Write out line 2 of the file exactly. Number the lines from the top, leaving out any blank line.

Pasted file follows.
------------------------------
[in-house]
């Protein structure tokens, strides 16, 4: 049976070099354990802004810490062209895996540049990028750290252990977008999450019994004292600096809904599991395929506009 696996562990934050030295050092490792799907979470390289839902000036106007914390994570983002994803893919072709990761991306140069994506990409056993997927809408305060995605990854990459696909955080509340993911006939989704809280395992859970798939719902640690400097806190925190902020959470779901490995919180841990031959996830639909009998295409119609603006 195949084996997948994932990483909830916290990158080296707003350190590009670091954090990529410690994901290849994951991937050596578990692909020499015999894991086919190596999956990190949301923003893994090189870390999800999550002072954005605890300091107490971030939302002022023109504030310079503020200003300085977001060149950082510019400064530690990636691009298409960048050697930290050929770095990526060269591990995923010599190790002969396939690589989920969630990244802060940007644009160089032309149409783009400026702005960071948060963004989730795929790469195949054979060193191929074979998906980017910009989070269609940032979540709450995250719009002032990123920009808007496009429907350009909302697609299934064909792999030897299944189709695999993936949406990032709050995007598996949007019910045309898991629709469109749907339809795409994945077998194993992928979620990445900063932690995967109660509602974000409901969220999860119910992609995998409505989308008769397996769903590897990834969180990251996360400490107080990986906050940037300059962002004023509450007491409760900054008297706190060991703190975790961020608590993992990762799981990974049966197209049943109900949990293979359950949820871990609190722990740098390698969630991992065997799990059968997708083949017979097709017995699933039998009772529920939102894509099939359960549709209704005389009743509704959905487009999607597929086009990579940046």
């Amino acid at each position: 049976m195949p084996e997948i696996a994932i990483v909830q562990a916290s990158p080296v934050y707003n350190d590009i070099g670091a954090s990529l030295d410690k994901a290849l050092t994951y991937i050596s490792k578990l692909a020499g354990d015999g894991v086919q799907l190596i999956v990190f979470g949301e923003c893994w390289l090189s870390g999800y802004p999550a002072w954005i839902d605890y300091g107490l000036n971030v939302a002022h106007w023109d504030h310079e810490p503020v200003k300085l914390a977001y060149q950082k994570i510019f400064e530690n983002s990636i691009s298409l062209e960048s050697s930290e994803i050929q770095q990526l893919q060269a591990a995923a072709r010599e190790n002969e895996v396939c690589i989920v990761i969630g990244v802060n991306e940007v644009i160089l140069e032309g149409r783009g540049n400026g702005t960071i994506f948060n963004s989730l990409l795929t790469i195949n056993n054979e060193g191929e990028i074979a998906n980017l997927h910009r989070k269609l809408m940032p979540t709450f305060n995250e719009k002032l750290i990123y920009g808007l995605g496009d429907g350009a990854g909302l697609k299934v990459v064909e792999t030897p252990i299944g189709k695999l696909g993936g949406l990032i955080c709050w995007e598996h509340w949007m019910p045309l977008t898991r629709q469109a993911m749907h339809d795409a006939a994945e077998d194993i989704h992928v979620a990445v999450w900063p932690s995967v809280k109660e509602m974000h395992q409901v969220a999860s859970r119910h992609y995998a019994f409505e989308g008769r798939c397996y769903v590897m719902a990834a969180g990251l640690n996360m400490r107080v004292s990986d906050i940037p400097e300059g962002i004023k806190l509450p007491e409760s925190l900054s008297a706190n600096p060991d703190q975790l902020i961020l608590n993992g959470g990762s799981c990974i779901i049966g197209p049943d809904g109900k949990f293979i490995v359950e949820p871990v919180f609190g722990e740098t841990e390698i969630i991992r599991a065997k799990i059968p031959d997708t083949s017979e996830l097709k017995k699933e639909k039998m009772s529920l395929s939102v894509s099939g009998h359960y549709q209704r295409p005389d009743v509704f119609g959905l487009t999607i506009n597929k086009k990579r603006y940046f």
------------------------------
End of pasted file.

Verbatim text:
């Protein structure tokens, strides 16, 4: 049976070099354990802004810490062209895996540049990028750290252990977008999450019994004292600096809904599991395929506009 696996562990934050030295050092490792799907979470390289839902000036106007914390994570983002994803893919072709990761991306140069994506990409056993997927809408305060995605990854990459696909955080509340993911006939989704809280395992859970798939719902640690400097806190925190902020959470779901490995919180841990031959996830639909009998295409119609603006 195949084996997948994932990483909830916290990158080296707003350190590009670091954090990529410690994901290849994951991937050596578990692909020499015999894991086919190596999956990190949301923003893994090189870390999800999550002072954005605890300091107490971030939302002022023109504030310079503020200003300085977001060149950082510019400064530690990636691009298409960048050697930290050929770095990526060269591990995923010599190790002969396939690589989920969630990244802060940007644009160089032309149409783009400026702005960071948060963004989730795929790469195949054979060193191929074979998906980017910009989070269609940032979540709450995250719009002032990123920009808007496009429907350009909302697609299934064909792999030897299944189709695999993936949406990032709050995007598996949007019910045309898991629709469109749907339809795409994945077998194993992928979620990445900063932690995967109660509602974000409901969220999860119910992609995998409505989308008769397996769903590897990834969180990251996360400490107080990986906050940037300059962002004023509450007491409760900054008297706190060991703190975790961020608590993992990762799981990974049966197209049943109900949990293979359950949820871990609190722990740098390698969630991992065997799990059968997708083949017979097709017995699933039998009772529920939102894509099939359960549709209704005389009743509704959905487009999607597929086009990579940046």